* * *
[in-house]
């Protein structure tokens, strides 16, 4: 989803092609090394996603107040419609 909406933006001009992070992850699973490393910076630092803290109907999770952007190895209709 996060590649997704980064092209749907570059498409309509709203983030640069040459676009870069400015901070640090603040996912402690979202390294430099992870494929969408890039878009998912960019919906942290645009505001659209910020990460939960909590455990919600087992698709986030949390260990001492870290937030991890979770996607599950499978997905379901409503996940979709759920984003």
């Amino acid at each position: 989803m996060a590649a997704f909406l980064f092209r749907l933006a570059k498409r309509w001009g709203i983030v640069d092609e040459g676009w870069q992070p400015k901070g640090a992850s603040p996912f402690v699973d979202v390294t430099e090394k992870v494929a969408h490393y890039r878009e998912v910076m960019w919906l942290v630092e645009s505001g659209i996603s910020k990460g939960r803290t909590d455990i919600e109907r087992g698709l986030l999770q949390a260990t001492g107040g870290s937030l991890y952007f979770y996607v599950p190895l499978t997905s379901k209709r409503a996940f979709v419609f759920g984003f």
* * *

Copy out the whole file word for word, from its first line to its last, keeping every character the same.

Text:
[in-house]
């Protein structure tokens, strides 16, 4: 989803092609090394996603107040419609 909406933006001009992070992850699973490393910076630092803290109907999770952007190895209709 996060590649997704980064092209749907570059498409309509709203983030640069040459676009870069400015901070640090603040996912402690979202390294430099992870494929969408890039878009998912960019919906942290645009505001659209910020990460939960909590455990919600087992698709986030949390260990001492870290937030991890979770996607599950499978997905379901409503996940979709759920984003």
């Amino acid at each position: 989803m996060a590649a997704f909406l980064f092209r749907l933006a570059k498409r309509w001009g709203i983030v640069d092609e040459g676009w870069q992070p400015k901070g640090a992850s603040p996912f402690v699973d979202v390294t430099e090394k992870v494929a969408h490393y890039r878009e998912v910076m960019w919906l942290v630092e645009s505001g659209i996603s910020k990460g939960r803290t909590d455990i919600e109907r087992g698709l986030l999770q949390a260990t001492g107040g870290s937030l991890y952007f979770y996607v599950p190895l499978t997905s379901k209709r409503a996940f979709v419609f759920g984003f």